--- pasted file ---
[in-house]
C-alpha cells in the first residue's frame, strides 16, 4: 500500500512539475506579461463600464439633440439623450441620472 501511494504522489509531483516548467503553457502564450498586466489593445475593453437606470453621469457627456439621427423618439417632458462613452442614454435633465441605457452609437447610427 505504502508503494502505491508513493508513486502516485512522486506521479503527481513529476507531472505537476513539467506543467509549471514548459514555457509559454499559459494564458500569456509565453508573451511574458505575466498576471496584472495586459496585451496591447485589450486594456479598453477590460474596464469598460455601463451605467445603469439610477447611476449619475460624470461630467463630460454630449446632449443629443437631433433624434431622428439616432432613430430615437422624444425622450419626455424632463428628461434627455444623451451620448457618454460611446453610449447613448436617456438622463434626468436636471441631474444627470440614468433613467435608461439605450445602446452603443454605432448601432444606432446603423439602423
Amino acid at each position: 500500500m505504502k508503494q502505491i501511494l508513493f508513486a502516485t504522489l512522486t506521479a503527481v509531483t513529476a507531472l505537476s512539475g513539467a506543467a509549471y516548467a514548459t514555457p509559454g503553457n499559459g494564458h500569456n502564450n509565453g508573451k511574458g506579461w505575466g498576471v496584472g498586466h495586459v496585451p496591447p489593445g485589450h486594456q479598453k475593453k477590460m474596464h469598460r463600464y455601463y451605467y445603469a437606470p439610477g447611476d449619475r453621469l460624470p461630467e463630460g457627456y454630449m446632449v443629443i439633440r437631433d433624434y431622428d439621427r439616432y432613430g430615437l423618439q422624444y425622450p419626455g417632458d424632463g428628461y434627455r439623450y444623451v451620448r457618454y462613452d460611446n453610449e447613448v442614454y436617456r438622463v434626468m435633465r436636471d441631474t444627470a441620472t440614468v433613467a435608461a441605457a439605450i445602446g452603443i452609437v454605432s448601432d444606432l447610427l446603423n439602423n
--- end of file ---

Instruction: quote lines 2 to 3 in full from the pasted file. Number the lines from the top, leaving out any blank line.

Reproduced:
C-alpha cells in the first residue's frame, strides 16, 4: 500500500512539475506579461463600464439633440439623450441620472 501511494504522489509531483516548467503553457502564450498586466489593445475593453437606470453621469457627456439621427423618439417632458462613452442614454435633465441605457452609437447610427 505504502508503494502505491508513493508513486502516485512522486506521479503527481513529476507531472505537476513539467506543467509549471514548459514555457509559454499559459494564458500569456509565453508573451511574458505575466498576471496584472495586459496585451496591447485589450486594456479598453477590460474596464469598460455601463451605467445603469439610477447611476449619475460624470461630467463630460454630449446632449443629443437631433433624434431622428439616432432613430430615437422624444425622450419626455424632463428628461434627455444623451451620448457618454460611446453610449447613448436617456438622463434626468436636471441631474444627470440614468433613467435608461439605450445602446452603443454605432448601432444606432446603423439602423
Amino acid at each position: 500500500m505504502k508503494q502505491i501511494l508513493f508513486a502516485t504522489l512522486t506521479a503527481v509531483t513529476a507531472l505537476s512539475g513539467a506543467a509549471y516548467a514548459t514555457p509559454g503553457n499559459g494564458h500569456n502564450n509565453g508573451k511574458g506579461w505575466g498576471v496584472g498586466h495586459v496585451p496591447p489593445g485589450h486594456q479598453k475593453k477590460m474596464h469598460r463600464y455601463y451605467y445603469a437606470p439610477g447611476d449619475r453621469l460624470p461630467e463630460g457627456y454630449m446632449v443629443i439633440r437631433d433624434y431622428d439621427r439616432y432613430g430615437l423618439q422624444y425622450p419626455g417632458d424632463g428628461y434627455r439623450y444623451v451620448r457618454y462613452d460611446n453610449e447613448v442614454y436617456r438622463v434626468m435633465r436636471d441631474t444627470a441620472t440614468v433613467a435608461a441605457a439605450i445602446g452603443i452609437v454605432s448601432d444606432l447610427l446603423n439602423n